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Weapons of Mass Destruction (WMD)


Polonium

Marie and Pierre Curie discovered the radioactive elements radium and polonium. Before this discovery, uranium and thorium were the only known radioactive elements. While studying uranium minerals. Marie Curie noticed two minerals were much more radioactive than uranium itself. She and her husband, Pierre, chemically separated the compounds in the minerals and found a substance 400 times more radioactive than uranium. Marie named this substance polonium, after her native country of Poland.

In the summer of 1942, the Corps of Engineers organized the Manhattan Engineer District. The purpose of the District's Manhattan Project was to build an atomic bomb. Polonium-210 was vital to this program, because it was to be used in a neutron source that would ensure initiation of a chain reaction. An initiator is a device that produces a timed burst of neutrons to initiate a fission chain reaction in a nuclear weapon. Initiators made of polonium-210 and beryllium were located at the center of the fissile cores of early atomic weapons. The highly radioactive isotope of Polonium (Po-210) is a strong alpha emitter. Beryllium will absorb alphas and emit neutrons. This isotope of polonium has a half life of almost 140 days, and a neutron initiator using this material needs to have the polonium, which is generated in a nuclear reactor, to be replaced frequently. To supply the initiation pulse of neutrons at the right time, the polonium and the beryllium need to be kept apart until the appropriate moment and then thoroughly and rapidly mixed by the implosion of the weapon.

The polonium project was undertaken by MCC at the company's Central Research Department in Dayton, Ohio, in September 1943, and became known as the Dayton Project. Subsequently, polonium-based neutron sources were produced for other industrial and research applications.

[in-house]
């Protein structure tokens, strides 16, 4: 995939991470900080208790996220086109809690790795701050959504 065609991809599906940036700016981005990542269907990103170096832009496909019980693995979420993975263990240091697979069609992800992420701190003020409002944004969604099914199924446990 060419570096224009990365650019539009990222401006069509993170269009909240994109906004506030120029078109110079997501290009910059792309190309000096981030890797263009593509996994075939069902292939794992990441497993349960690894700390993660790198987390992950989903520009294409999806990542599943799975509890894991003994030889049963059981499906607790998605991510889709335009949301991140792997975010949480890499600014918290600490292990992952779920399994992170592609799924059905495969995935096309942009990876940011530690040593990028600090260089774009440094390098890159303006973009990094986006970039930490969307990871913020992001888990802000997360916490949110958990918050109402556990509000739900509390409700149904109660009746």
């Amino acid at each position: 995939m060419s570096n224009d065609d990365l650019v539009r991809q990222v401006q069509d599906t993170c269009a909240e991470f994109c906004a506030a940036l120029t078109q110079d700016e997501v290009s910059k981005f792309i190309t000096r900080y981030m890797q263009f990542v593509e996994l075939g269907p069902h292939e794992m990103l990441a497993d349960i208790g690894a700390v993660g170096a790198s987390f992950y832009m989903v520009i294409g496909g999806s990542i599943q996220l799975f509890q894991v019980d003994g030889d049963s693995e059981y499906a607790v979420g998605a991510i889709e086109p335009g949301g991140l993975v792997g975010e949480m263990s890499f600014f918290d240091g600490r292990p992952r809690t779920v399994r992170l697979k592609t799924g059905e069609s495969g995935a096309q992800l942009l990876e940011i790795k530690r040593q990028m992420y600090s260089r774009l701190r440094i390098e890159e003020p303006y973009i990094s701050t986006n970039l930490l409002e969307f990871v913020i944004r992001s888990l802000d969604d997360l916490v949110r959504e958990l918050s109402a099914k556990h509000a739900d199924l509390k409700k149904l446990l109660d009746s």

Prior to 1944, polonium had not been isolated in pure form or in any appreciable quantity. Therefore, any program involving the recovery, purification, and fabrication of polonium metal from a variety of sources required an understanding of the chemical and physical properties and the metallurgy of polonium-210. The Dayton Project's goal was to develop an understanding of the properties of polonium and its metallurgy.

Initially, the recovery of polonium was attempted from naturally occurring sources such as lead-containing wastes from uranium, vanadium, and radium refining operations. Upon investigation, it became apparent that sufficient quantities of polonium could not be recovered from these sources without processing prohibitively large amounts of material. To obtain polonium in the quantities needed, other approaches to its production were investigated, and the transmutation of bismuth metal to polonium-210 by neutron irradiation was selected for production scale operations.

In February 1949, the polonium operations were transferred from Dayton to Mound (Moyer 1956). At this time, the process for producing polonium-210 had been decided upon. Polonium-210 would be produced by the transmutation of bismuth by neutron bombardment.

In 1954, the Mound began a program using polonium-210 to convert nuclear energy to useable electric energy. This application of nuclear energy, using a thermoelectric principle, was demonstrated that same year, and in February, Mound received a directive to fabricate a polonium-powered model steam-electric plant. A model was built and demonstrated in 1954. In 1956, a conceptual design to produce a mercury boiler fueled with polonium was described. By 1958, an RTG powered by polonium-210 was built.

The power density of polonium is unique and made it attractive as a power source. One pound of polonium-210 occupies a volume of approximately 3 cubic inches and produces heat at the rate of 3.6 x 108 British Thermal Units (BTUs) per minute or about 64 kilowatts of electric power. With a thermal energy output of 120 watts per g, polonium-210 was selected initially for use in the RTG.

Known as SNAP, these generators convert the thermal energy generated by radioactive decay to electrical energy. The first SNAP-3A, fueled with polonium-210, provided power to a satellite radio transmitter. The use of satellites powered by SNAP for global communication was first demonstrated under President Eisenhower in 1961, at which time the President's peace message was broadcast via a satellite containing a radio transmitter powered by the SNAP-3A RTG.

Because polonium-210 has a short half-life (138 days), its usefulness was limited for application on long duration satellite and space probe missions. Polonium research and production at Mound were eventually phased out in 1971.



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